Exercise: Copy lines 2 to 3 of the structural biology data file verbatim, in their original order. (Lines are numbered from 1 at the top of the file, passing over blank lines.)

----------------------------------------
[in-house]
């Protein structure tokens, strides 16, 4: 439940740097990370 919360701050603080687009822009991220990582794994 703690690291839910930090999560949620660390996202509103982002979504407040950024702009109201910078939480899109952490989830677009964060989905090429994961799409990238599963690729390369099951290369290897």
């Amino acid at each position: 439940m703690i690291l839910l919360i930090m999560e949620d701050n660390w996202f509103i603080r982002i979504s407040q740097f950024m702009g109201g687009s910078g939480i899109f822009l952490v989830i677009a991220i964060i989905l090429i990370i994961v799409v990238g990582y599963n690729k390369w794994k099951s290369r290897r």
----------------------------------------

């Protein structure tokens, strides 16, 4: 439940740097990370 919360701050603080687009822009991220990582794994 703690690291839910930090999560949620660390996202509103982002979504407040950024702009109201910078939480899109952490989830677009964060989905090429994961799409990238599963690729390369099951290369290897």
């Amino acid at each position: 439940m703690i690291l839910l919360i930090m999560e949620d701050n660390w996202f509103i603080r982002i979504s407040q740097f950024m702009g109201g687009s910078g939480i899109f822009l952490v989830i677009a991220i964060i989905l090429i990370i994961v799409v990238g990582y599963n690729k390369w794994k099951s290369r290897r």